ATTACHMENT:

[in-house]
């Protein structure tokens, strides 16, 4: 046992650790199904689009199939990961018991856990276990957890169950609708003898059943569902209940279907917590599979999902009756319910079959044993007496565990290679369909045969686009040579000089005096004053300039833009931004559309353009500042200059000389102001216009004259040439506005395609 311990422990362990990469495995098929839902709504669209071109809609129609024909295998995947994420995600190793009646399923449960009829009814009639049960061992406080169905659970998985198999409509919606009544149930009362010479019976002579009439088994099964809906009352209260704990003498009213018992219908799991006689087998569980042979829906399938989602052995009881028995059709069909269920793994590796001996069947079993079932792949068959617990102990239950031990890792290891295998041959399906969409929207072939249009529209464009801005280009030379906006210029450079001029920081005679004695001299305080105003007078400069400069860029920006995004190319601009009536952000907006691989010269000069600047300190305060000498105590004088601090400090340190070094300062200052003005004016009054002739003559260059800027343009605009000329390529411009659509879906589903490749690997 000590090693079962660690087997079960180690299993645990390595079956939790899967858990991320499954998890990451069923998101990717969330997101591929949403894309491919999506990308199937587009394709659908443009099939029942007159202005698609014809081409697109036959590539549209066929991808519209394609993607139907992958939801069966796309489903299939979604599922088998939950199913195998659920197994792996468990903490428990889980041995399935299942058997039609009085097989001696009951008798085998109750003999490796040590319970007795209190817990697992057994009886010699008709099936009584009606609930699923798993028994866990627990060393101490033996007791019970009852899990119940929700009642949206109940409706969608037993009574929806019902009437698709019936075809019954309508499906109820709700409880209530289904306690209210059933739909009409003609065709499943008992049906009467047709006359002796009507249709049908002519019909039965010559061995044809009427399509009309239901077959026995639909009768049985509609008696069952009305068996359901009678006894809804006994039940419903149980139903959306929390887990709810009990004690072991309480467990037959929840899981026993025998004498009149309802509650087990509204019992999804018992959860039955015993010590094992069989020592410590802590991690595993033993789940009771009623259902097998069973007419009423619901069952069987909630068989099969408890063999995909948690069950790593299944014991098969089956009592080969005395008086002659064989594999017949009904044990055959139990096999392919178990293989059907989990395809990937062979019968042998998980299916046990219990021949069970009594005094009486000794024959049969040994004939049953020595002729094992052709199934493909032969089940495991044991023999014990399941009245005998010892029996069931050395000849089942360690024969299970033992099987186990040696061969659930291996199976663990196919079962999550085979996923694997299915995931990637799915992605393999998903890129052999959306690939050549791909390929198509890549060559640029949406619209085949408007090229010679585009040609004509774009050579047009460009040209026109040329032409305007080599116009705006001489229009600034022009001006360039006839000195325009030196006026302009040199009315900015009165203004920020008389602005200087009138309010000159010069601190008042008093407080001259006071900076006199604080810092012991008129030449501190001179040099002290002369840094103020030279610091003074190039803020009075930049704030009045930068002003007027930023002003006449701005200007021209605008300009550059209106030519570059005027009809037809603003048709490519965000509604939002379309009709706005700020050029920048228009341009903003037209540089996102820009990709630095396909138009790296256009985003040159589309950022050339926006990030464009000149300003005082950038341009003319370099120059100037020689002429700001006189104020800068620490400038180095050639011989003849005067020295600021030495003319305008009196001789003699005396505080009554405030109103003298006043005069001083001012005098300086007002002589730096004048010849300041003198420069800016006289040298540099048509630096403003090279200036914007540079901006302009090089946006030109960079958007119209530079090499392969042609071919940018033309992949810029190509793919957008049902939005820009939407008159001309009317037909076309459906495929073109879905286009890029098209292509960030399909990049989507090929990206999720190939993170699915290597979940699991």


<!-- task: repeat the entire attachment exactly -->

[in-house]
């Protein structure tokens, strides 16, 4: 046992650790199904689009199939990961018991856990276990957890169950609708003898059943569902209940279907917590599979999902009756319910079959044993007496565990290679369909045969686009040579000089005096004053300039833009931004559309353009500042200059000389102001216009004259040439506005395609 311990422990362990990469495995098929839902709504669209071109809609129609024909295998995947994420995600190793009646399923449960009829009814009639049960061992406080169905659970998985198999409509919606009544149930009362010479019976002579009439088994099964809906009352209260704990003498009213018992219908799991006689087998569980042979829906399938989602052995009881028995059709069909269920793994590796001996069947079993079932792949068959617990102990239950031990890792290891295998041959399906969409929207072939249009529209464009801005280009030379906006210029450079001029920081005679004695001299305080105003007078400069400069860029920006995004190319601009009536952000907006691989010269000069600047300190305060000498105590004088601090400090340190070094300062200052003005004016009054002739003559260059800027343009605009000329390529411009659509879906589903490749690997 000590090693079962660690087997079960180690299993645990390595079956939790899967858990991320499954998890990451069923998101990717969330997101591929949403894309491919999506990308199937587009394709659908443009099939029942007159202005698609014809081409697109036959590539549209066929991808519209394609993607139907992958939801069966796309489903299939979604599922088998939950199913195998659920197994792996468990903490428990889980041995399935299942058997039609009085097989001696009951008798085998109750003999490796040590319970007795209190817990697992057994009886010699008709099936009584009606609930699923798993028994866990627990060393101490033996007791019970009852899990119940929700009642949206109940409706969608037993009574929806019902009437698709019936075809019954309508499906109820709700409880209530289904306690209210059933739909009409003609065709499943008992049906009467047709006359002796009507249709049908002519019909039965010559061995044809009427399509009309239901077959026995639909009768049985509609008696069952009305068996359901009678006894809804006994039940419903149980139903959306929390887990709810009990004690072991309480467990037959929840899981026993025998004498009149309802509650087990509204019992999804018992959860039955015993010590094992069989020592410590802590991690595993033993789940009771009623259902097998069973007419009423619901069952069987909630068989099969408890063999995909948690069950790593299944014991098969089956009592080969005395008086002659064989594999017949009904044990055959139990096999392919178990293989059907989990395809990937062979019968042998998980299916046990219990021949069970009594005094009486000794024959049969040994004939049953020595002729094992052709199934493909032969089940495991044991023999014990399941009245005998010892029996069931050395000849089942360690024969299970033992099987186990040696061969659930291996199976663990196919079962999550085979996923694997299915995931990637799915992605393999998903890129052999959306690939050549791909390929198509890549060559640029949406619209085949408007090229010679585009040609004509774009050579047009460009040209026109040329032409305007080599116009705006001489229009600034022009001006360039006839000195325009030196006026302009040199009315900015009165203004920020008389602005200087009138309010000159010069601190008042008093407080001259006071900076006199604080810092012991008129030449501190001179040099002290002369840094103020030279610091003074190039803020009075930049704030009045930068002003007027930023002003006449701005200007021209605008300009550059209106030519570059005027009809037809603003048709490519965000509604939002379309009709706005700020050029920048228009341009903003037209540089996102820009990709630095396909138009790296256009985003040159589309950022050339926006990030464009000149300003005082950038341009003319370099120059100037020689002429700001006189104020800068620490400038180095050639011989003849005067020295600021030495003319305008009196001789003699005396505080009554405030109103003298006043005069001083001012005098300086007002002589730096004048010849300041003198420069800016006289040298540099048509630096403003090279200036914007540079901006302009090089946006030109960079958007119209530079090499392969042609071919940018033309992949810029190509793919957008049902939005820009939407008159001309009317037909076309459906495929073109879905286009890029098209292509960030399909990049989507090929990206999720190939993170699915290597979940699991």